WASHINGTON: Pakistan likely played a crucial role in persuading a reluctant Taliban to enter into tentative peace talks with its American and Afghan government foes, experts said.
For more than two years, the United States has been promoting the idea of negotiations free of preconditions with little result, as Taliban insurgents seemed unwilling to risk talking to their adversaries, particularly Afghan leaders in Kabul.
But Pakistan, which has deep links to the Afghan Taliban, appears to have forced its proteges to come to the table, clearing the way for negotiations after numerous false starts, said Scott Smith, a former UN official who worked in Afghanistan.
"One thing that changed was the Pakistani support for it (peace talks)," Smith told AFP. "At some level there's a shift." The move comes from a newly-elected government in Pakistan, which faces its own battle with extremists at home and may have calculated that the Afghan Taliban needed to be reined in next door, experts said.
"You have a deterioration of the situation in Pakistan," said Smith, referring to violence from militants inside Pakistan. "Maybe they've made a calculation it's getting too dicey" to fuel the Afghan Taliban's insurgency, he said.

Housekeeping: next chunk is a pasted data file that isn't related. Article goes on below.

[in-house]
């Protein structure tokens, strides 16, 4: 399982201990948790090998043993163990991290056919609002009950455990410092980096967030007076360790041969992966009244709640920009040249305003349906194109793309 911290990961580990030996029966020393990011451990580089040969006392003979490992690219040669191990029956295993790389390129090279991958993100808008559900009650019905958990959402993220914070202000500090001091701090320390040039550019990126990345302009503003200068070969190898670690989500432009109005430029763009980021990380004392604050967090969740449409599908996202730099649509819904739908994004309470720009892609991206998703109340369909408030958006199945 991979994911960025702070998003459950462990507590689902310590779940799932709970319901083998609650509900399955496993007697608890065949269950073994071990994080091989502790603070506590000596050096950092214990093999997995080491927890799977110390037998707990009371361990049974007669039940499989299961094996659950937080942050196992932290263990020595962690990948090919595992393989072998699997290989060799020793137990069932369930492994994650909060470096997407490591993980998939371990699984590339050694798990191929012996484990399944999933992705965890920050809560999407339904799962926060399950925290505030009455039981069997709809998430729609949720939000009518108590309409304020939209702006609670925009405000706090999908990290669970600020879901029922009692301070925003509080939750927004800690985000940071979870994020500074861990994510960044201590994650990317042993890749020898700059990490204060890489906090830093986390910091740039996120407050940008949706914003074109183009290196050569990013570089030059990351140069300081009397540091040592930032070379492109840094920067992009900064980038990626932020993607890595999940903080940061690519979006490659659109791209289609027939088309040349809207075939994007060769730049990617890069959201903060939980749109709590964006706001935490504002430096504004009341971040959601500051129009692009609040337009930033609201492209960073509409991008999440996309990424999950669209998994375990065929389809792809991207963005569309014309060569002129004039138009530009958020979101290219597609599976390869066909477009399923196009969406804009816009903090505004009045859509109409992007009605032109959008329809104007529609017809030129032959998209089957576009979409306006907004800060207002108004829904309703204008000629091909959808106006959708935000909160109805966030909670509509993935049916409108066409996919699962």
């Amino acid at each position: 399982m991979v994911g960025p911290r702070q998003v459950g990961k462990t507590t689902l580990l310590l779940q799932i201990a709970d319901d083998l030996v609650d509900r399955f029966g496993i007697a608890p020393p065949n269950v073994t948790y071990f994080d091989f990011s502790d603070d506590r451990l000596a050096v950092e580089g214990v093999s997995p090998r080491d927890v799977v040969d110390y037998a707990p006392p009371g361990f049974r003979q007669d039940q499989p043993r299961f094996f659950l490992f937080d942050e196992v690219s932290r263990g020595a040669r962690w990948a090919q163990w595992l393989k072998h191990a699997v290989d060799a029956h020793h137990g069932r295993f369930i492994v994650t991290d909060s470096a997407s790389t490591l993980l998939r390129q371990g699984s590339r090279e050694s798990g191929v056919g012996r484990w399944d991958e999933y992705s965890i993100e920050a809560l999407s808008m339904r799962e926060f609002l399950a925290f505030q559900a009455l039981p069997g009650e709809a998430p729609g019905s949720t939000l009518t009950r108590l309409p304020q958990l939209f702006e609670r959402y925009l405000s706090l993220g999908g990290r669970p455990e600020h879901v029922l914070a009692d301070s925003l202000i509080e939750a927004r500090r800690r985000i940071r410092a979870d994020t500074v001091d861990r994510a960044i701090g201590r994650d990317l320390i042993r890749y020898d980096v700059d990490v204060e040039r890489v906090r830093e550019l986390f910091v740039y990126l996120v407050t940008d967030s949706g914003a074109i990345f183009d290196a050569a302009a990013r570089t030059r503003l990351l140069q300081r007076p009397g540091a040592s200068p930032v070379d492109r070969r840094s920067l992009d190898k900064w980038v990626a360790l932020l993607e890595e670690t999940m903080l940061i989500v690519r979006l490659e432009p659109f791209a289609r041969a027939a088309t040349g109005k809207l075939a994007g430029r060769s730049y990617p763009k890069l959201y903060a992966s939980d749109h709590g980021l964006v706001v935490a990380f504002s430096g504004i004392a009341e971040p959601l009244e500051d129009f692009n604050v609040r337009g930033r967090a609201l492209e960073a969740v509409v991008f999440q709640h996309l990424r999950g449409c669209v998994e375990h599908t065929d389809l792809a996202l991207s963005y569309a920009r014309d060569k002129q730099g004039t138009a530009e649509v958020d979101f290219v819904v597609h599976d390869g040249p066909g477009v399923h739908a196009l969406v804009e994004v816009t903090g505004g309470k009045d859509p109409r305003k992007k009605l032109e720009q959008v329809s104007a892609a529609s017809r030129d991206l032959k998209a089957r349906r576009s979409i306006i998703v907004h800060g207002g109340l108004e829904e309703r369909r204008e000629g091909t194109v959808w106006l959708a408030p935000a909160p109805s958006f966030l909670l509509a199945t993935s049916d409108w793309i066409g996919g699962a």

Islamabad's support for peace talks "may not be a change in policy, but it's definitely a deliberate decision on their part to have the Taliban go this far," he said.
US officials made a point of crediting Pakistan for helping to clear the way for the dialogue, which will see US and Taliban representatives meet as early this week. Not long ago Islamabad was accused by Afghan officials of sabotaging an earlier reconciliation initiative with Saudi Arabia as mediator, as Pakistan reportedly felt sidelined.
"Pakistan has been very important in this because Pakistan has always been and will always be a potential deal spoiler," said Jonah Blank, a senior political scientist at the RAND Corporation think tank.
"Any deal it wants to crush it can do so quite easily." For the Taliban, peace talks are fraught with risk, potentially sapping the morale of fighters, sowing divisions among leaders and undermining its propaganda, according to the diplomat who will be leading the US delegation, James Dobbins.